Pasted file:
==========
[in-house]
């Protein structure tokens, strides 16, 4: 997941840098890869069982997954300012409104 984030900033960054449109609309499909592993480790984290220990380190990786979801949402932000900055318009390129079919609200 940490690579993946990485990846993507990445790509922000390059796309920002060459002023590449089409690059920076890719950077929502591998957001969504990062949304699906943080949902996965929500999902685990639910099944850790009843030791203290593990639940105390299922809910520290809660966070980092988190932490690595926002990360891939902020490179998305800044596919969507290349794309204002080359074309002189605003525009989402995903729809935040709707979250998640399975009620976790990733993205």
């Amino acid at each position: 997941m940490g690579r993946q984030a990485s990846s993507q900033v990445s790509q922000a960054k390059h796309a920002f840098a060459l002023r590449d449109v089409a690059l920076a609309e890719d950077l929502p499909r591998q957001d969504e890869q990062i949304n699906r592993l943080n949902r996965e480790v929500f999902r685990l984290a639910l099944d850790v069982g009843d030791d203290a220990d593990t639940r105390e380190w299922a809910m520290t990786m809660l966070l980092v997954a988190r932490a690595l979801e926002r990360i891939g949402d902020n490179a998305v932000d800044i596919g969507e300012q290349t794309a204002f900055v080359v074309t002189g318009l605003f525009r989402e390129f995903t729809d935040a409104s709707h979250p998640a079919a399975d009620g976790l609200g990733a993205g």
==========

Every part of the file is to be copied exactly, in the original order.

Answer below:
[in-house]
């Protein structure tokens, strides 16, 4: 997941840098890869069982997954300012409104 984030900033960054449109609309499909592993480790984290220990380190990786979801949402932000900055318009390129079919609200 940490690579993946990485990846993507990445790509922000390059796309920002060459002023590449089409690059920076890719950077929502591998957001969504990062949304699906943080949902996965929500999902685990639910099944850790009843030791203290593990639940105390299922809910520290809660966070980092988190932490690595926002990360891939902020490179998305800044596919969507290349794309204002080359074309002189605003525009989402995903729809935040709707979250998640399975009620976790990733993205």
């Amino acid at each position: 997941m940490g690579r993946q984030a990485s990846s993507q900033v990445s790509q922000a960054k390059h796309a920002f840098a060459l002023r590449d449109v089409a690059l920076a609309e890719d950077l929502p499909r591998q957001d969504e890869q990062i949304n699906r592993l943080n949902r996965e480790v929500f999902r685990l984290a639910l099944d850790v069982g009843d030791d203290a220990d593990t639940r105390e380190w299922a809910m520290t990786m809660l966070l980092v997954a988190r932490a690595l979801e926002r990360i891939g949402d902020n490179a998305v932000d800044i596919g969507e300012q290349t794309a204002f900055v080359v074309t002189g318009l605003f525009r989402e390129f995903t729809d935040a409104s709707h979250p998640a079919a399975d009620g976790l609200g990733a993205g």